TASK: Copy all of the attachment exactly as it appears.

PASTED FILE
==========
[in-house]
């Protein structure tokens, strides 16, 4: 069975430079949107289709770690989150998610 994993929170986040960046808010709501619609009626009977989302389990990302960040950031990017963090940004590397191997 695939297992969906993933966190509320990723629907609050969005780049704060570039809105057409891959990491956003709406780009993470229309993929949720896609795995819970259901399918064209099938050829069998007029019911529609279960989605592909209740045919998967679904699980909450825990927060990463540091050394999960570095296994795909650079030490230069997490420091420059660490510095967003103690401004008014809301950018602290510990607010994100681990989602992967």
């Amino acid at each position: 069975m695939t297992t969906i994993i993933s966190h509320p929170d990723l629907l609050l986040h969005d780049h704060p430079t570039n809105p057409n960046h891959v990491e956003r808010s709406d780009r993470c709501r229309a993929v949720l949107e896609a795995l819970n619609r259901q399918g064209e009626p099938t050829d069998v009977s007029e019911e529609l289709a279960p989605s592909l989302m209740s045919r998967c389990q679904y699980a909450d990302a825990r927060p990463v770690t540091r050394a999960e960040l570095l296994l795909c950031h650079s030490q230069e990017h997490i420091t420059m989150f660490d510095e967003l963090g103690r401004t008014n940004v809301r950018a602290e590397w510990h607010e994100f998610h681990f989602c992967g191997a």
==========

[in-house]
């Protein structure tokens, strides 16, 4: 069975430079949107289709770690989150998610 994993929170986040960046808010709501619609009626009977989302389990990302960040950031990017963090940004590397191997 695939297992969906993933966190509320990723629907609050969005780049704060570039809105057409891959990491956003709406780009993470229309993929949720896609795995819970259901399918064209099938050829069998007029019911529609279960989605592909209740045919998967679904699980909450825990927060990463540091050394999960570095296994795909650079030490230069997490420091420059660490510095967003103690401004008014809301950018602290510990607010994100681990989602992967």
């Amino acid at each position: 069975m695939t297992t969906i994993i993933s966190h509320p929170d990723l629907l609050l986040h969005d780049h704060p430079t570039n809105p057409n960046h891959v990491e956003r808010s709406d780009r993470c709501r229309a993929v949720l949107e896609a795995l819970n619609r259901q399918g064209e009626p099938t050829d069998v009977s007029e019911e529609l289709a279960p989605s592909l989302m209740s045919r998967c389990q679904y699980a909450d990302a825990r927060p990463v770690t540091r050394a999960e960040l570095l296994l795909c950031h650079s030490q230069e990017h997490i420091t420059m989150f660490d510095e967003l963090g103690r401004t008014n940004v809301r950018a602290e590397w510990h607010e994100f998610h681990f989602c992967g191997a």